George Stephen, 1st Baron Mount Stephen,, known as Sir George Stephen, Bt, between 1886 and 1891, was a prominent Canadian businessman. Originally from Scotland, he made his fame in Montreal and was the first Canadian to be elevated to the Peerage of the United Kingdom. He was the financial genius behind the creation of the Canadian Pacific Railway.
Jackfish is a ghost town in northern Ontario, Canada, located on the north shore of Lake Superior east of Terrace Bay.
Richard Bladworth Angus was a Scottish-Canadian financier, banker, and philanthropist. He was a co-founder and vice-president of the Canadian Pacific Railway; President of the Bank of Montreal; President of the Royal Victoria Hospital, Montreal; President of the Montreal Art Association and co-founder and President of the Mount Royal Club. He was the natural successor to Lord Mount Stephen as President of the Canadian Pacific Railway (CPR) in 1888, but did not desire the position; and he twice refused a knighthood. The CPR Angus Shops were named for him, as was one of the later CP Ships.
Charles Melville Hays was the president of the Grand Trunk Railway. He began working in the railroad business as a clerk at the age of 17 and quickly rose through the ranks of management to become the General Manager of the Wabash, St. Louis and Pacific Railway. He became Vice-President of that company in 1889 and remained as such until 1896 when he became General Manager of the Grand Trunk Railway (GTR) of Canada.
Sir Edward Wentworth Beatty was the first Canadian-born president of the Canadian Pacific Railway (1918–1943). He was responsible for building the Royal York Hotel and RMS Empress of Britain, and later helped establish Canadian Pacific Air Lines. During World War II, he co-ordinated Canadian shipping and rail transport before ill health forced him to retire. He was Chancellor of Queen's University (1919–1923) and chancellor of McGill University (1920–1943). A lifelong philanthropist, on his death he left half of his estate to charity. He left his home in Montreal's Golden Square Mile to McGill, and it is today known as Chancellor Beatty Hall.
The Last Spike of the Canadian Pacific Railway was the ceremonial final spike driven into the Canadian Pacific Railway (CPR) at Craigellachie, British Columbia at 9:22 am on November 7, 1885. It was driven in by CPR railroad financier Donald Smith, marking the end of a saga of natural disasters, financial crises, and even rebellion that plagued Canada's first transcontinental railroad from its beginning.
Canada's grand railway hotels are a series of railway hotels across the country, each a local and national landmark, and most of which are icons of Canadian history and architecture. Each hotel was originally built by the Canadian railway companies, or the railways acted as a catalyst for the hotel's construction. The hotels were designed to serve the passengers of the country's then expanding rail network and they celebrated rail travel in style.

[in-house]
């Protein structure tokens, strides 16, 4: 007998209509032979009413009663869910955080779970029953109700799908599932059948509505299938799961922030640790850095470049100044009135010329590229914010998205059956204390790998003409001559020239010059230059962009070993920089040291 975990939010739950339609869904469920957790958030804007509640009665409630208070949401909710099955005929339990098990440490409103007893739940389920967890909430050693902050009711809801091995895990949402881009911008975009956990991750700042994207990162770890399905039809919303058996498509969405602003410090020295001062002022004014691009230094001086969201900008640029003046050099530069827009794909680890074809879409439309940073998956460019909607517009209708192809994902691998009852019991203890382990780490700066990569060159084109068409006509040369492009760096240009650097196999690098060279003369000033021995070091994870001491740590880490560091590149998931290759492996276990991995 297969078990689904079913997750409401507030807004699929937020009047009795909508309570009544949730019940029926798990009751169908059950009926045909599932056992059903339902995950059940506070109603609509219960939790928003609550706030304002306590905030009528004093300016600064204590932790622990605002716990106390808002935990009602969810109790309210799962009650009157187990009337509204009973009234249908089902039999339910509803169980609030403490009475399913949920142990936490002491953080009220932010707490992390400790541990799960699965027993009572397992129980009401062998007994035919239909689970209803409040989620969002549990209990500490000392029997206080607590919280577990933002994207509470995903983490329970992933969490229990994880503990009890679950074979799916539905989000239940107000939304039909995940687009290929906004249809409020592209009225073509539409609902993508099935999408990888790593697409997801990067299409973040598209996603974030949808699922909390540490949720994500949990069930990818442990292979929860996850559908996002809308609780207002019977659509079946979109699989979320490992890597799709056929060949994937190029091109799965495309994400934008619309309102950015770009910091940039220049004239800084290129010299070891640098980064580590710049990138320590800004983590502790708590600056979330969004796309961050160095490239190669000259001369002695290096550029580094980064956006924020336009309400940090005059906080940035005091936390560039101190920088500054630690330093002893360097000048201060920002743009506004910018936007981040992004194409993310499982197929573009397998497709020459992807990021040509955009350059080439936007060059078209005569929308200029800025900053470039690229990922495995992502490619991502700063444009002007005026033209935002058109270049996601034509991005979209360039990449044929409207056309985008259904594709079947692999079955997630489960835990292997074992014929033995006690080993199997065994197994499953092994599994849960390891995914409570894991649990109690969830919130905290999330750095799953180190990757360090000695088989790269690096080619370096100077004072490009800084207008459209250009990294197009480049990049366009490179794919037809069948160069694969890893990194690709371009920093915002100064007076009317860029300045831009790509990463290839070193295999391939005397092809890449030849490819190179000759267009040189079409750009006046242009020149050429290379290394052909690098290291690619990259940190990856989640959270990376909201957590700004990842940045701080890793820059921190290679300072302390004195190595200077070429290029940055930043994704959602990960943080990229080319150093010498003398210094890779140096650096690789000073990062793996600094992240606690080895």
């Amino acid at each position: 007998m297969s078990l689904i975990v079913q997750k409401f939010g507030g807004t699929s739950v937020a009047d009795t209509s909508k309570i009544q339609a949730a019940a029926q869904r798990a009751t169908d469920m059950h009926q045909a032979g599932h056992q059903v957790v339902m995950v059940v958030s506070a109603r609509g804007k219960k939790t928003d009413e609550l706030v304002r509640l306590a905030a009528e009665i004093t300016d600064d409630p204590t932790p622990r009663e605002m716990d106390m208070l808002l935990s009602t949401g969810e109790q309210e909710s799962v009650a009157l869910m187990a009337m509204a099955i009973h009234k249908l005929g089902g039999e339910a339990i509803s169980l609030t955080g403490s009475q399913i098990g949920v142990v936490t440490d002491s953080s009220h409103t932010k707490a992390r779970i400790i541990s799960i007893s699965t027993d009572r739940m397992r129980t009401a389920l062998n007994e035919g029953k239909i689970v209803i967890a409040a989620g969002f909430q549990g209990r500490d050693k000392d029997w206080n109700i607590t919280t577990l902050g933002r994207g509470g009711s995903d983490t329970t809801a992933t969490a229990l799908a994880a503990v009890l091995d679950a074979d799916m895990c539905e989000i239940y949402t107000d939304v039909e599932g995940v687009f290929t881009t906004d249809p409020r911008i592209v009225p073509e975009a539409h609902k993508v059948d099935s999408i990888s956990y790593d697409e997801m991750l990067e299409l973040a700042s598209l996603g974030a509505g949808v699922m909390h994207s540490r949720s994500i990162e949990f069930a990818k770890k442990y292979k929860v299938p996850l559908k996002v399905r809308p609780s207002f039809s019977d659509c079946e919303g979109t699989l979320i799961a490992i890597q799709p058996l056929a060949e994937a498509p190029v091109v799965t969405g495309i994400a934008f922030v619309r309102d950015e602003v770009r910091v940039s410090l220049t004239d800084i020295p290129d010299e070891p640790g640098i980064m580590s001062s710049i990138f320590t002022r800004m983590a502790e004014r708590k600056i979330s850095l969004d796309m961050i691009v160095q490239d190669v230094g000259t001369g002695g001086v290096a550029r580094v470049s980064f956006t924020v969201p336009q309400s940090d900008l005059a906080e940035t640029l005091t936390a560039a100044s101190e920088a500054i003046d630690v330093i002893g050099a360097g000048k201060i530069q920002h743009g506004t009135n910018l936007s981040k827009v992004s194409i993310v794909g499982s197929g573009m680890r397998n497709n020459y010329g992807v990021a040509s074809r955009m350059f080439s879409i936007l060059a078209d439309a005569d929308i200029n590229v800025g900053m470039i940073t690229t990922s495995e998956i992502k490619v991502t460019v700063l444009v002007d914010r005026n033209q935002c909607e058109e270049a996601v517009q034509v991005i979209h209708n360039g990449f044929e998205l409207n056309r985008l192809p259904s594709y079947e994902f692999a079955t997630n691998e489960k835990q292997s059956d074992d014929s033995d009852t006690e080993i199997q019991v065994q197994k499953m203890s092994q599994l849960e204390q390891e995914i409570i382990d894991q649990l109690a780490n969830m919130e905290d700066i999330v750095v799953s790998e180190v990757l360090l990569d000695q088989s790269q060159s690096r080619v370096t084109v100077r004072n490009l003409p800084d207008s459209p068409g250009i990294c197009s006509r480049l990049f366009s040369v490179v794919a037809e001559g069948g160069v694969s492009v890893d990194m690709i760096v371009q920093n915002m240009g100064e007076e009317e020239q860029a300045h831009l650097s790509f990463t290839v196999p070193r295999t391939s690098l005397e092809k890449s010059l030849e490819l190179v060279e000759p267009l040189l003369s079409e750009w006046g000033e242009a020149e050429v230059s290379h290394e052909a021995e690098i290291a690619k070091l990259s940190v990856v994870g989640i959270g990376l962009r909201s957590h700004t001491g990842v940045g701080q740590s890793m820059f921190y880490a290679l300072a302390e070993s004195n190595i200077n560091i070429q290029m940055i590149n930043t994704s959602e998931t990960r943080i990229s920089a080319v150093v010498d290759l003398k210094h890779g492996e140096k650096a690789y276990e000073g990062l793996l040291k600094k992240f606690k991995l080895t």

Towards the Last Spike was written in 1952 by Canadian poet E. J. Pratt. It is a long narrative poem in blank verse about the construction of the first transcontinental railroad line in Canada, that of the Canadian Pacific Railway (CPR), from 1871 through 1885.
The Credit Valley Railway was a railway located in Ontario, Canada from Toronto to St. Thomas. Chartered in 1871 by Ontario railway magnate George Laidlaw, it operated as an independent company until 1883 when it was leased by the Ontario and Quebec Railway, a Canadian Pacific Railway (CPR) operating company building a network of lines in southern Ontario.
James Leveson Ross, of Montreal, was a Scottish-born Canadian civil engineer, businessman and philanthropist. He established his fortune predominantly through railway construction, notably for the Canadian Pacific Railway, of which he was the major shareholder, and advising Lord Strathcona on railway projects in Argentina and Chile. He oversaw the electrification of street railways in Montreal, Toronto, Winnipeg, Saint John, Birmingham (England), Mexico City and São Paulo. He was president of the Dominion Bridge Company, the Mexican Power Company etc. He was Honorary Lieutenant-Colonel of the 17th Duke of York's Royal Canadian Hussars and Governor of McGill University and the Royal Victoria Hospital. He was an avid collector of the Old Masters and president of the Montreal Museum of Fine Arts. He owned several yachts including two named Glencairn and became the first Canadian to be made a member of the Royal Yacht Squadron. He funded the construction of the Ross Memorial Wing at the Royal Vic; the Ross Memorial Hospital and Nurse's Home at Lindsay, Ontario; and the Protestant Hospital for the Insane at Verdun, Quebec. He lived in the Golden Square Mile.
George Henry Ham was a Canadian journalist, writer, office holder, and lobbyist.
John Arthur Fraser was a British artist, photography entrepreneur and teacher. He undertook various paintings for the Canadian Pacific Railway. He is known for his highly realistic landscapes of Canada and the United States, many of them watercolors.
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William Cornelius Van Horne
| President of Canadian Pacific Railway Limited |
Edward Wentworth Beatty
|Peerage of the United Kingdom|
|New creation|| Baron Shaughnessy |
William James Shaughnessy